Talk:Translation: Determining what service you need and what it will cost

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Revision as of 05:42, 6 May 2010 by Harry Bornemann (Talk | contribs)
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Let's not start with automatic translation, even saying that it may be appropriate for informational purposes. MT may have its place, but starting with it give the impression that this is the irst choice one should consider. I would place any discussion of machine translation much further down, after exploring the range of options offered by human translation.


Is the "Accounting" category appropriate? Accounting seems a misleading category for this article. I would consider it more appropriate to categorize it under something like "Business practices"


unspecified quality? This does not cover specified low/bad quality. What about unguaranteed quality or similar


Since the quality of a translation largely depends on the subjective views of translator and proofreader, a high quality translation can only be guaranteed by a close feedback and discussion loop between the proofreader and translator. For all other kinds of "guarantee" it would be too late at the deadline.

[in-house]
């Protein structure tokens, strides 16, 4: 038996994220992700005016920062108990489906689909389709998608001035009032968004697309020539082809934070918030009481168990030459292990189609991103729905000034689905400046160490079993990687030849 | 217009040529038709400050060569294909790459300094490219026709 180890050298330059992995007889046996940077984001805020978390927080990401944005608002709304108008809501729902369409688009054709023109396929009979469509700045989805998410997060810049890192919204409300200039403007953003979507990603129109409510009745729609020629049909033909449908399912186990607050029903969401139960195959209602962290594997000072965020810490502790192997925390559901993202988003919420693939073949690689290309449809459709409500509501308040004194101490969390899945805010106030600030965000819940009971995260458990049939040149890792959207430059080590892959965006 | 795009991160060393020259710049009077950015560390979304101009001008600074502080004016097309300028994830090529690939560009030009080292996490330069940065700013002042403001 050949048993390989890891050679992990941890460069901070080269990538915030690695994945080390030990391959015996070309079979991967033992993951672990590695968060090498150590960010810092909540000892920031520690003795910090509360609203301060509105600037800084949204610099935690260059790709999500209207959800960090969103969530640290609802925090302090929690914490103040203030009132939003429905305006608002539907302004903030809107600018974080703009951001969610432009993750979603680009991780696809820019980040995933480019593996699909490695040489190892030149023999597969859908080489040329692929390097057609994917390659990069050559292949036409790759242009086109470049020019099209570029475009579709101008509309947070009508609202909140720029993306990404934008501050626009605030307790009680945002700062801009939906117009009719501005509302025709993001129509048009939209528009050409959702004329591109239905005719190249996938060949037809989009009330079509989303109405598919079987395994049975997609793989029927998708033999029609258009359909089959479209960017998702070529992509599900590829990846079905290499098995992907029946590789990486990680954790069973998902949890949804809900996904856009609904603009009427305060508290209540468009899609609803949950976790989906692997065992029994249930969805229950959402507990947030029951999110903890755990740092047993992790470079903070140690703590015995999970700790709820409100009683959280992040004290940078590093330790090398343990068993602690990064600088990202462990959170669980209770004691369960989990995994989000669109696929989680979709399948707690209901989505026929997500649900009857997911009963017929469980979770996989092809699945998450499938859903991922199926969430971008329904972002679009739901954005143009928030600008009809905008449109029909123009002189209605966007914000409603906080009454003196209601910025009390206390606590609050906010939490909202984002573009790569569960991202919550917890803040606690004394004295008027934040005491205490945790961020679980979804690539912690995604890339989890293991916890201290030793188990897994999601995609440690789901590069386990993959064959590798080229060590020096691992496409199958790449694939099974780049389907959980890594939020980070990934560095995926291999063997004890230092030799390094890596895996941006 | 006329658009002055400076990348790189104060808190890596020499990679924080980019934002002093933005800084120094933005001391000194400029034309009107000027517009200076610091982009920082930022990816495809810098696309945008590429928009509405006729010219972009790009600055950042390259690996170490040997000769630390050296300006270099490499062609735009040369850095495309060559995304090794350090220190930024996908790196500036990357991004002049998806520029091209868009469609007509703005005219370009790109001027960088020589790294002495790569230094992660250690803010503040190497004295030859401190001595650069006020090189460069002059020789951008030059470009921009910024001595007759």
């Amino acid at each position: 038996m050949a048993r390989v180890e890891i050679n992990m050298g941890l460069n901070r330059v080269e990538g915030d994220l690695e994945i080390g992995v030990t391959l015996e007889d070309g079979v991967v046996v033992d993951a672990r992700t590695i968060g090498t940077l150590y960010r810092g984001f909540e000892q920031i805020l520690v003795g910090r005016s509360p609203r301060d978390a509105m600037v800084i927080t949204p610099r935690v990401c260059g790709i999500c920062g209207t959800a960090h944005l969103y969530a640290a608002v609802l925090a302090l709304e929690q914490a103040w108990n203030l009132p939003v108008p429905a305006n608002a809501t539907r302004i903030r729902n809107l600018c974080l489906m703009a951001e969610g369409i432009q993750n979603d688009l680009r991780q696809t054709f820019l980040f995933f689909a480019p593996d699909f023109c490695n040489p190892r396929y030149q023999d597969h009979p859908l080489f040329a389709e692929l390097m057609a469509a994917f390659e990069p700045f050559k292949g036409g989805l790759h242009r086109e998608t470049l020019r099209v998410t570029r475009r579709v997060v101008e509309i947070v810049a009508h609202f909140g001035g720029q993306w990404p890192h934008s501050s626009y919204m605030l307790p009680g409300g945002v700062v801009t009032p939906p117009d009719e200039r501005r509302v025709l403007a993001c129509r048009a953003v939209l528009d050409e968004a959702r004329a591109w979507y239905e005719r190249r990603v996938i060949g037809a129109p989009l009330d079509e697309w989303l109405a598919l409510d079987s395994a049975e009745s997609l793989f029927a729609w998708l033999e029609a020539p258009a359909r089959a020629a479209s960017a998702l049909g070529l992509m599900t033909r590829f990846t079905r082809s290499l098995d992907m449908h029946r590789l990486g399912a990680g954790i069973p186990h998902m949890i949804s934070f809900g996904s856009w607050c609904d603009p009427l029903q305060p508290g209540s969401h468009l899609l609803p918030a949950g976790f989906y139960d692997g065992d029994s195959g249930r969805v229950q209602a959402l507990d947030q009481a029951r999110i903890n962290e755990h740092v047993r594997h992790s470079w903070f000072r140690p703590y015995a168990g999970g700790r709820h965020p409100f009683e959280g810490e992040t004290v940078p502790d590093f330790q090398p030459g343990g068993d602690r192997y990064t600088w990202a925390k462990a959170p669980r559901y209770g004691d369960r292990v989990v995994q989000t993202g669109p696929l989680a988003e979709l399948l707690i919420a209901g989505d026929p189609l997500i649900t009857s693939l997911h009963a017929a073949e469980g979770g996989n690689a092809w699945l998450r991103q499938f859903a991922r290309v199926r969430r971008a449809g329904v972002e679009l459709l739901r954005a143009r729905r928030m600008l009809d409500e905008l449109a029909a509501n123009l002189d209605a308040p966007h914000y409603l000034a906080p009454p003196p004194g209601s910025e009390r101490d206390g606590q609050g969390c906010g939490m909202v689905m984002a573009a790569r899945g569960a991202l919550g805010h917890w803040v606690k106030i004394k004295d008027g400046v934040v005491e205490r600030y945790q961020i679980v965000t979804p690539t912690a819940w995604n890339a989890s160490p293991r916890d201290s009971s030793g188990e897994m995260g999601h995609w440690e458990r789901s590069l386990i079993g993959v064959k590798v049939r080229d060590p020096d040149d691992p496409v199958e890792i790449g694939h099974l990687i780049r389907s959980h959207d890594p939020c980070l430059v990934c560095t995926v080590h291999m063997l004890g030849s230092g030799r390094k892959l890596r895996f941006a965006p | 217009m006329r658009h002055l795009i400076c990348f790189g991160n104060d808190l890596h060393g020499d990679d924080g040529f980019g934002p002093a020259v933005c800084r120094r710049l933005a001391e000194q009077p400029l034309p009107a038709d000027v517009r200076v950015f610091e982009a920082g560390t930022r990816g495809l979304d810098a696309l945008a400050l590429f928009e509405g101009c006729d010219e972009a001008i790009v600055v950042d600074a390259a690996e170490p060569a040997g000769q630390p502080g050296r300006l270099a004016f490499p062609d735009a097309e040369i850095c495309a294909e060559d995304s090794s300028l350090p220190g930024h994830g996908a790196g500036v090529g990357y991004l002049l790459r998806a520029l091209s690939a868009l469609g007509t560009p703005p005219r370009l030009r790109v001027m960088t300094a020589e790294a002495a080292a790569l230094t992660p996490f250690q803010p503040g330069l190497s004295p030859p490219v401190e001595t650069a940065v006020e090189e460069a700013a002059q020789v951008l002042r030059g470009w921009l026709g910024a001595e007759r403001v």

In support of Talk#1: This is definitely not the right place to suggest "Machine translation" before potential buyers even get to learn about human translation, and may at worst mislead buyers to choose this cheap alternative, thus undermining the industry! If buyers believe MT to be an option they can find out all about it for themselves. Suggesting to remove the entire MT section!!


I also thought the MT section was potentially misleading in that it presented it as a viable option. I would suggest using stronger language to warn readers of the dangers of using free automatic translation, perhaps with some examples of back-translation to illustrate the risk of distortion.


I agree that the options should be presented in the other order, because
a) The first option should be the one you want to sell most.
b) Reading from high to low quality will increase the fear of poor quality with each step, which helps the outsourcer to chose the highest affordable quality.
c) It corresponds to the natural order of negotiaton: "What? It would be that much expensive?" "You can get an online machine translation for free, but you will be lucky if it will be understandable."


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